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Children’s best interests: Two bills would make our adoptions fairer

2019-08-19

Everyone should be able to get it.

Amid the frenzy in Albany in late June, lawmakers passed two bills with great potential to positively affect the lives of New Yorkers.

One bill allows adoptees over age 18 to obtain their long-form birth certificates, with the full names and addresses of their parents. Whether out of understandable curiosity about your origins or to learn family medical history, people want to know where they came from. The days when mothers who gave children up for adoption could remain anonymous are long past. DNA tracking or private detectives already allow adoptees with money to trace their lineage. Cuomo should sign the bill and bring the law in line with adoptees’ current reality.

Cuomo should also sign the Preserving Family Bonds Act, for cases when parental rights were severed by court order and a child permanently removed from the parents’ care. The new law would grant Family Court judges a power they currently lack: the ability to decide whether or not a child can contact the birth parents in such instances.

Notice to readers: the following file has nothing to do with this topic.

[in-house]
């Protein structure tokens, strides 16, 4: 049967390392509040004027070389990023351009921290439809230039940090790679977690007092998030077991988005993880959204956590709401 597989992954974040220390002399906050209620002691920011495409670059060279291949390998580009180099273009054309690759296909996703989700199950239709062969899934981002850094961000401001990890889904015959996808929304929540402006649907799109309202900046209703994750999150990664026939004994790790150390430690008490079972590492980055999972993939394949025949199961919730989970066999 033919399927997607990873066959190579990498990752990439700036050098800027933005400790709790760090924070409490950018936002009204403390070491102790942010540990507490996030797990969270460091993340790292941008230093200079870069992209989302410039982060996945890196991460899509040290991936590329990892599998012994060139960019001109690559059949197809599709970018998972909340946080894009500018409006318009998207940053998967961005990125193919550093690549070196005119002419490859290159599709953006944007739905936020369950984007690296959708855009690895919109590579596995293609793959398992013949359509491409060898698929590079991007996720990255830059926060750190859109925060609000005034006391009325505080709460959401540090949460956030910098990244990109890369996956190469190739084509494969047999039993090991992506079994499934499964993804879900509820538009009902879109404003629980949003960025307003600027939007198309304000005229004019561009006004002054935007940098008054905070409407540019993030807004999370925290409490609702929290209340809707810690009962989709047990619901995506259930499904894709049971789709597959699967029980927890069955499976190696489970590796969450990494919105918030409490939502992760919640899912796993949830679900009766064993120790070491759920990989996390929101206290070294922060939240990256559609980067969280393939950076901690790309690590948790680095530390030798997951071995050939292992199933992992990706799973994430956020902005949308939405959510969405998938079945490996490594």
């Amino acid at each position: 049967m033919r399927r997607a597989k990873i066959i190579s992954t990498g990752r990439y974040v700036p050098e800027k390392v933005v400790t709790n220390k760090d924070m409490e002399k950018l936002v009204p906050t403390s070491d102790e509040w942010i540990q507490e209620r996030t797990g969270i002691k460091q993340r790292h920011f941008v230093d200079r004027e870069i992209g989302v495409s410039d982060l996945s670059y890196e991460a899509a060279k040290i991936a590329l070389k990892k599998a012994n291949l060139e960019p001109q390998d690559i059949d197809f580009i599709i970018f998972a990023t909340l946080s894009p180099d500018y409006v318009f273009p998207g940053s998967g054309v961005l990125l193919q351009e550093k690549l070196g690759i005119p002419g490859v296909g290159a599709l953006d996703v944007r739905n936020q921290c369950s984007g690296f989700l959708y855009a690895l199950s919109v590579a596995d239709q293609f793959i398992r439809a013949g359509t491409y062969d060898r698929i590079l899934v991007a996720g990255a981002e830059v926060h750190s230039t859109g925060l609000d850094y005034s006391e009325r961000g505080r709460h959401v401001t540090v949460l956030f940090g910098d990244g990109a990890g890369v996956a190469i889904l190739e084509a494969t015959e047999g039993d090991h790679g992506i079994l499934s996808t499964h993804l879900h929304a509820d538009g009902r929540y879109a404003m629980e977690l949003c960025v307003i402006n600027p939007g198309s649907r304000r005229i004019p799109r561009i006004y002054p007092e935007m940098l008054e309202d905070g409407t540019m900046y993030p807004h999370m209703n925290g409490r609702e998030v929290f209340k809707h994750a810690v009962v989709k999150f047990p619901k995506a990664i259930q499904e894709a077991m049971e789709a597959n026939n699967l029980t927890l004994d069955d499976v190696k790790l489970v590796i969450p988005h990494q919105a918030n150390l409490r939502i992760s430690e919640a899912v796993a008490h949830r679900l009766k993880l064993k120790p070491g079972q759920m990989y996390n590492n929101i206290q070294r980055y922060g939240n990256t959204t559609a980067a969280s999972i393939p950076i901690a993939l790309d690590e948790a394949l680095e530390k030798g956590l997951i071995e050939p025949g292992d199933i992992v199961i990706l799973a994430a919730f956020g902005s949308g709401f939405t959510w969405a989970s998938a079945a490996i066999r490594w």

Sometimes contact with birth parents is harmful for children. But for others, studies show that allowing adopted kids contact with biological parents, known as “open adoption,” is mostly good for children. It can keep them from blaming themselves, and give them access to family medical history.

Importantly, the law grants judges the discretion to decide, based on whether that kind of contact would be “in the child’s best interest.”

That principle — doing what is in a child’s “best interest” — is what matters.